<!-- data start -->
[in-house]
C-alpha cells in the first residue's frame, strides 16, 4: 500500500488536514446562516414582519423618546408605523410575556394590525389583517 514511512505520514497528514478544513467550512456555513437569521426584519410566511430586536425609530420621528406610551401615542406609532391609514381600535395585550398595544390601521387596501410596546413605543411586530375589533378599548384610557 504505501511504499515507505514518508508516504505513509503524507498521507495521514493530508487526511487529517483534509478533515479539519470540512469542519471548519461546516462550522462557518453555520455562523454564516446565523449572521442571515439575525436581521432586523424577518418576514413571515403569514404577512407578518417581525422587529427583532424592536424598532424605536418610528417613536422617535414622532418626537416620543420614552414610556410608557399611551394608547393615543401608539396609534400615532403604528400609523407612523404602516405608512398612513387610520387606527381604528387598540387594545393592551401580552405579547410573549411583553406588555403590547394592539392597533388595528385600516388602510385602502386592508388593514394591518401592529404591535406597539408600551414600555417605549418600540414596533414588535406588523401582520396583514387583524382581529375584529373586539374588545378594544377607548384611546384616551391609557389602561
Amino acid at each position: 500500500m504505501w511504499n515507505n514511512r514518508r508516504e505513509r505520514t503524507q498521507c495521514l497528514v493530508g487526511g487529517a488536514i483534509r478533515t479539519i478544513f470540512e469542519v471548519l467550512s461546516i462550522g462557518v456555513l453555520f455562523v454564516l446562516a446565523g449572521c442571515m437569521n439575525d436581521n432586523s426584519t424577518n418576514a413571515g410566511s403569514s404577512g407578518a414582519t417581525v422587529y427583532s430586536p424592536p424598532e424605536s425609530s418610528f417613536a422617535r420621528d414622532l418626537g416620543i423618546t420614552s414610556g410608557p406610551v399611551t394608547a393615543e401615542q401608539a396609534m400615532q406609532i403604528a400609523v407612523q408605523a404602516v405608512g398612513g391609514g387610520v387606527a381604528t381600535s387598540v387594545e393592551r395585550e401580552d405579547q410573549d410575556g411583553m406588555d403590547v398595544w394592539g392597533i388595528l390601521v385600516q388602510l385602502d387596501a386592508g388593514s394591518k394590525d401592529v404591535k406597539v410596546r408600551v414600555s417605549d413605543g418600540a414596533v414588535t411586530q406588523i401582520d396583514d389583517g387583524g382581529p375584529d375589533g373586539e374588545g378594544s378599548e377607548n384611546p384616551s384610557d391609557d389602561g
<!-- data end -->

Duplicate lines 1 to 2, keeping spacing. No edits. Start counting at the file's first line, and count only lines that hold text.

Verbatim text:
[in-house]
C-alpha cells in the first residue's frame, strides 16, 4: 500500500488536514446562516414582519423618546408605523410575556394590525389583517 514511512505520514497528514478544513467550512456555513437569521426584519410566511430586536425609530420621528406610551401615542406609532391609514381600535395585550398595544390601521387596501410596546413605543411586530375589533378599548384610557 504505501511504499515507505514518508508516504505513509503524507498521507495521514493530508487526511487529517483534509478533515479539519470540512469542519471548519461546516462550522462557518453555520455562523454564516446565523449572521442571515439575525436581521432586523424577518418576514413571515403569514404577512407578518417581525422587529427583532424592536424598532424605536418610528417613536422617535414622532418626537416620543420614552414610556410608557399611551394608547393615543401608539396609534400615532403604528400609523407612523404602516405608512398612513387610520387606527381604528387598540387594545393592551401580552405579547410573549411583553406588555403590547394592539392597533388595528385600516388602510385602502386592508388593514394591518401592529404591535406597539408600551414600555417605549418600540414596533414588535406588523401582520396583514387583524382581529375584529373586539374588545378594544377607548384611546384616551391609557389602561